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Cloud engineering in the US could cause heatwaves in Europe, new study shows

Low clouds gather over the Pacific ahead of forecasted rain in Los Angeles.
Low clouds gather over the Pacific ahead of forecasted rain in Los Angeles. Copyright AP Photo/Damian Dovarganes
Copyright AP Photo/Damian Dovarganes
By Rosie Frost
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Climate engineering manipulates the environment to try and avoid the worst consequences of climate change.


Cloud modifying techniques used to cool the climate in California could eventually push heatwaves towards Europe, according to a new study.

If global warming reaches 2C above pre-industrial by 2050, cloud modification could majorly warm almost all of Europe except the Iberian Peninsula. The research showed the biggest increases in Scandinavia, Central Europe and Eastern Europe.

The study’s authors say their findings are concerning because there are next to no regulations in place for this kind of local climate modification and the consequences could be hard to predict.

“Our study provides the first evidence that regional climate interventions that appear promising for climate risk management today might become ineffective as the climate continues to change,” says Kate Ricke, study co-author and part of the research team led by UC San Diego’s Scripps Institution of Oceanography.

“Remarkably, they could even end up increasing risk,” Ricke adds, because of the complexities of the climate system that we don’t have a perfect understanding of.

What is geoengineering?

Geoengineering manipulates the environment to try and offset some of the impacts of human-caused climate change.

It includes marine cloud brightening (MCB) where small reflective particles are added to clouds over the ocean to increase the amount of light they reflect. Small-scale MCB experiments have already happened in some parts of the world though they are sparse.

In 2020, Australia launched a government-funded programme to see if cloud brightening could mitigate the warming that causes coral bleaching in the Great Barrier Reef. Experiments have also taken place in California’s San Francisco Bay.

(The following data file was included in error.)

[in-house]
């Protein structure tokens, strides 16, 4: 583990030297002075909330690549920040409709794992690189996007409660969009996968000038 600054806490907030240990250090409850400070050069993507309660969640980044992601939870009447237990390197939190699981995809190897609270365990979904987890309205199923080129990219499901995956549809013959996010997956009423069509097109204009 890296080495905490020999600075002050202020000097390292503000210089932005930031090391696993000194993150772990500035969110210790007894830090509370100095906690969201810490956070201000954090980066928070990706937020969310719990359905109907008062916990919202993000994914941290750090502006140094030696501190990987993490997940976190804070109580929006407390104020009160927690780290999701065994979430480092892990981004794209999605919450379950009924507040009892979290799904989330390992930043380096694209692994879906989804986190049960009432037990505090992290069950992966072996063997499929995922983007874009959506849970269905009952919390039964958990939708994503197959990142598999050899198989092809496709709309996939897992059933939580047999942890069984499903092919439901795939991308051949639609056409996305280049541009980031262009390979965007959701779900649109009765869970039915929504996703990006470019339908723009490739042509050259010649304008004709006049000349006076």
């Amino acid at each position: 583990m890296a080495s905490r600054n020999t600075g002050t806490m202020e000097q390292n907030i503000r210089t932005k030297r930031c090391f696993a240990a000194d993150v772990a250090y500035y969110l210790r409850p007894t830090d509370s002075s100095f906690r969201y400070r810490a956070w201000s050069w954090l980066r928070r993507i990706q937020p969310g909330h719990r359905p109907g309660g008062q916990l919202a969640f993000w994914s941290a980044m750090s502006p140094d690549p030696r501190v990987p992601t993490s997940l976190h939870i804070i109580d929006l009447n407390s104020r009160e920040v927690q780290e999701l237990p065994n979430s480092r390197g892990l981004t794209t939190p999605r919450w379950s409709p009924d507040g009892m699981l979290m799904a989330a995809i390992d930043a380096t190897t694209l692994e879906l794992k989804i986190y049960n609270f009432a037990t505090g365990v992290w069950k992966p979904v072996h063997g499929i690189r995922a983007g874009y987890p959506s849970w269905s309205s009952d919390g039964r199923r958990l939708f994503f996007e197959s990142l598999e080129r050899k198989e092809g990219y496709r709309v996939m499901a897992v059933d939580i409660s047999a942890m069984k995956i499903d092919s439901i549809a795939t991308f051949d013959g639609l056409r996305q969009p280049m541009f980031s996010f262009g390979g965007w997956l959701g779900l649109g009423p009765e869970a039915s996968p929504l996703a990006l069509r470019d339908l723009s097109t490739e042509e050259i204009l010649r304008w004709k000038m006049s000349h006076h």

Although this research hasn’t been big enough to have any detectable effect on the climate, it does suggest that regional geoengineering could be a possibility in the near future.

A section of the Great Barrier Reef above Moore Reef in Gunggandji Sea Country off coast of Queensland in eastern Australia.
A section of the Great Barrier Reef above Moore Reef in Gunggandji Sea Country off coast of Queensland in eastern Australia.AP Photo/Sam McNeil

Geoengineering in a warming world

Scientists at the University of California, San Diego used simulations of the climate from 2010 and projections for 2050. By comparing these, they were able to show the impact an MCB project to cool the western US could have.

They used two locations in the northern Pacific Ocean, one in a temperate region near Alaska and another in a subtropical region near California - both intended to reduce the risk of extreme heat on the west coast of the US.

Under current climate conditions, the team found that MCB reduced the risk of extreme summer heat in parts of the western US by up to 55 per cent. But, it dramatically reduced rainfall both in this region and in other parts of the world like the Sahel of Africa.

The study’s authors say this would come as a result of the slowing of the Atlantic Meridional Overturning Circulation or AMOC - a global ocean conveyor belt that circulates water from north to south and back in a long cycle within the Atlantic Ocean.

More regulation is needed on climate engineering tech

Researchers say more consideration, governance, guidelines and policies are needed for this artificial climate control tech.

“We are still a long way out from any viable global implementation of solar geoengineering, but smaller scale interventions might become more attractive as the planet warms,” Jessica Wan, another member of the team behind the study.

She points out that the findings demonstrate what could happen “under a worst-case scenario” with an approach that works initially but fails due to climate conditions in the future.

“More work is needed to characterise these worst-case scenarios so we can be proactive, rather than reactive, to the consequences.”

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